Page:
K.K. Dube, J.
1. The following questions have been referred to us for our decision under Section 44 of the M. P. General Sales Tax Act, 1958 :
(i) Whether, under the facts and circumstances of the cases, they could be reopened under Section 19(1) of the Act ?
(ii) Whether wheat and/or juwar purchased from unregistered dealers and supplied under the Foodgrains Levy Orders to the Food Corporation of India from time to time is exigible to purchase tax under Section 7 of the Act ?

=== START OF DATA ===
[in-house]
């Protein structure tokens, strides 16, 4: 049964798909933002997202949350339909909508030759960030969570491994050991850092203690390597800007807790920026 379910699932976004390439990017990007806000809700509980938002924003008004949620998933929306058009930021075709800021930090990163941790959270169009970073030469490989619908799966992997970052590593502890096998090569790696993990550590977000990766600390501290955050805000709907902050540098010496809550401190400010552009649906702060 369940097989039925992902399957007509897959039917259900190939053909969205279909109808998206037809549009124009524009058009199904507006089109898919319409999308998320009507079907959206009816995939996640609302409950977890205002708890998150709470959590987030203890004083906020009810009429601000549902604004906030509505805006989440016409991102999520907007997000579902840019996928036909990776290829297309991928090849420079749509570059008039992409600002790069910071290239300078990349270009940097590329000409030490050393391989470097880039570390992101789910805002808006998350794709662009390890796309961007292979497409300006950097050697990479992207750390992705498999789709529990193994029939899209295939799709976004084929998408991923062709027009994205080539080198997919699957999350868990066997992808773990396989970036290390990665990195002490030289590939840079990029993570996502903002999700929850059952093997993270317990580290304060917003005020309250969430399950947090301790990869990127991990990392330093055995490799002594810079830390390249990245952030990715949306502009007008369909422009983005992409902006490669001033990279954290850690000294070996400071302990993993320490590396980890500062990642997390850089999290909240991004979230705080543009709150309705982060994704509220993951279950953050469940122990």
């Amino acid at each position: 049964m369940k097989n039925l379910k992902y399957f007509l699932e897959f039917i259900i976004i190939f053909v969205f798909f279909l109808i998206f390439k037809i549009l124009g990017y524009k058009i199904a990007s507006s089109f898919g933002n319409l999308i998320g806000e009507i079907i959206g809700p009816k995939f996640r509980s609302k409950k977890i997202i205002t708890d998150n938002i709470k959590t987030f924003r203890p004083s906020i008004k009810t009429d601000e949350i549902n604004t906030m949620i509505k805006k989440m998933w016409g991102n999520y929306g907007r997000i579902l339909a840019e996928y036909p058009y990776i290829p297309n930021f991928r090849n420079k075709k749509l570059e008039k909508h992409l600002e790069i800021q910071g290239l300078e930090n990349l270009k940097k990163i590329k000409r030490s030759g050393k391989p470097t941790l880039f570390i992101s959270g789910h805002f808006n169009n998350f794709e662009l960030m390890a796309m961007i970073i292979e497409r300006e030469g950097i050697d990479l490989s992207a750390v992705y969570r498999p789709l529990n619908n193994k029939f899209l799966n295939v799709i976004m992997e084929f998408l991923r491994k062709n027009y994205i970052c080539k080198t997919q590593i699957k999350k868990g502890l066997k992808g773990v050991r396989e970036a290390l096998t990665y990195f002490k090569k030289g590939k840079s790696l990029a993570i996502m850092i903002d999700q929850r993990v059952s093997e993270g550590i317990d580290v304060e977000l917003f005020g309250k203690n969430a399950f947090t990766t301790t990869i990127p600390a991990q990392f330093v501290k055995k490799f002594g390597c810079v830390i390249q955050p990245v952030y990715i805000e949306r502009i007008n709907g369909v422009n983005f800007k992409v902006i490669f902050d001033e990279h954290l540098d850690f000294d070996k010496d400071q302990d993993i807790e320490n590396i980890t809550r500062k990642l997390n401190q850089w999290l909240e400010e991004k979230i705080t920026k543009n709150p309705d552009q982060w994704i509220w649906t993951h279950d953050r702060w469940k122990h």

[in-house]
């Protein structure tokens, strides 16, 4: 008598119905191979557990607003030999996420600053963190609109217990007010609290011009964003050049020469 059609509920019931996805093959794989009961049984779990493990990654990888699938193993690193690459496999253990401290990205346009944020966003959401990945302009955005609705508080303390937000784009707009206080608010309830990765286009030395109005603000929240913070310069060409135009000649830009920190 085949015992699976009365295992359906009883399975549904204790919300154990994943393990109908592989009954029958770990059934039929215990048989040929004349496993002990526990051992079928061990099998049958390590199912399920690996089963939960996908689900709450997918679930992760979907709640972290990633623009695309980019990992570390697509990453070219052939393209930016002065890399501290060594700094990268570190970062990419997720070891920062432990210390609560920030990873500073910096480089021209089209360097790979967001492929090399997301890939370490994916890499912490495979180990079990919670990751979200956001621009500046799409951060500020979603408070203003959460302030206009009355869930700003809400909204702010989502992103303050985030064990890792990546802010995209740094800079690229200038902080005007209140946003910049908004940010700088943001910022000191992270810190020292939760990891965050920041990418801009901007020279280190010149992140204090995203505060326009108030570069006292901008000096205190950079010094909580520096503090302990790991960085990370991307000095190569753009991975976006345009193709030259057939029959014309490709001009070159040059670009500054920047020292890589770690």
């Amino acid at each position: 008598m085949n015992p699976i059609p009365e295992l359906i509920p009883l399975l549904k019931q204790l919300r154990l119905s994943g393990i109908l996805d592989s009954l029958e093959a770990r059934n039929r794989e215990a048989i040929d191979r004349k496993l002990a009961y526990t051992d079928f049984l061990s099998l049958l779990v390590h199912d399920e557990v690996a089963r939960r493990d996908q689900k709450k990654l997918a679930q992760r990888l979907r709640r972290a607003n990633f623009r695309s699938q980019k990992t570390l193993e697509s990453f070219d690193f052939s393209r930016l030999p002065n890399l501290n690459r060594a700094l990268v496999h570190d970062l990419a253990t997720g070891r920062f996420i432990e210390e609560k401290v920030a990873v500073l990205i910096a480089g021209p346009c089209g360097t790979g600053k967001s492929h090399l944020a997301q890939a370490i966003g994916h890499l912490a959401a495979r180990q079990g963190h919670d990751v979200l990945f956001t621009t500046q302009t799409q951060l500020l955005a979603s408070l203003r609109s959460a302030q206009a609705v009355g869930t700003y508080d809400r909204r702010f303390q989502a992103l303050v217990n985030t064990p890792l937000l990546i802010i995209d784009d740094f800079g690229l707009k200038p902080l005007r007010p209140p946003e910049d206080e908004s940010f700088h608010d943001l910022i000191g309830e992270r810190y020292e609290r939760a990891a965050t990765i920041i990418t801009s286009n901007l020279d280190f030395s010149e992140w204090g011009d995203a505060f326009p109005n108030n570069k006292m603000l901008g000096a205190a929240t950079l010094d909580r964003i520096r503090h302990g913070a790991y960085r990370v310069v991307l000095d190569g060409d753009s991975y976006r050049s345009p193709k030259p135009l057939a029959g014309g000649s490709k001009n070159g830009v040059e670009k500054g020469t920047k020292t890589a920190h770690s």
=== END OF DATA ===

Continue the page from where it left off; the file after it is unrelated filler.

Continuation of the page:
2. The applicant carries on business in grains and is a dealer registered under the M. P. General Sales Tax Act. During the assessment year 1968-69, the dealer purchased wheat and juwar from unregistered dealers and supplied to the Food Corporation of India under the Levy Orders in pursuance of a scheme 'procurement of wheat and/or juwar'. In accordance with the view prevailing at the time of assessment, such sales under the Levy Orders were not treated as sales and the amount of turnover in respect thereof was deducted from the taxable turnover of the dealers. The assessing authority allowed the deduction on the turnover of sales made to the Food Corporation of India. The assessing authority said nothing as to whether or not the dealer was liable to purchase tax under Section 7 of the Sales Tax Act on the purchase price of grain supplied to the Food Corporation of India. Exercising powers under Section 19(1) of the Act, the assessing officer sought to reassess the turnover which had escaped assessment. The dealer was noticed why he should not be assessed to purchase tax on the purchase price of grain bought from the unregistered dealers and supplied to the Food Corporation of India under the Levy Orders. The dealer contended that the purchases were not liable to be taxed as (1) the foodgrain was acquired compulsorily ; (2) sales tax was paid by the Food Corporation of India; and (3) the Commissioner of Sales Tax had clarified, vide his letter dated 17th September, 1968, that no tax was leviable on such transactions. The assessing authority was of the view now that though the supply to the Food Corporation did not constitute 'sale', the dealer would be liable to purchase tax under Section 7(1) of the Act. It was held that the communication from the Commissioner of Sales Tax was not binding on the assessing authority. For the year 1968-69, the petitioner was, therefore, levied purchase tax amounting to Rs. 10,460 on the purchase price amounting to Rs. 5,23,000.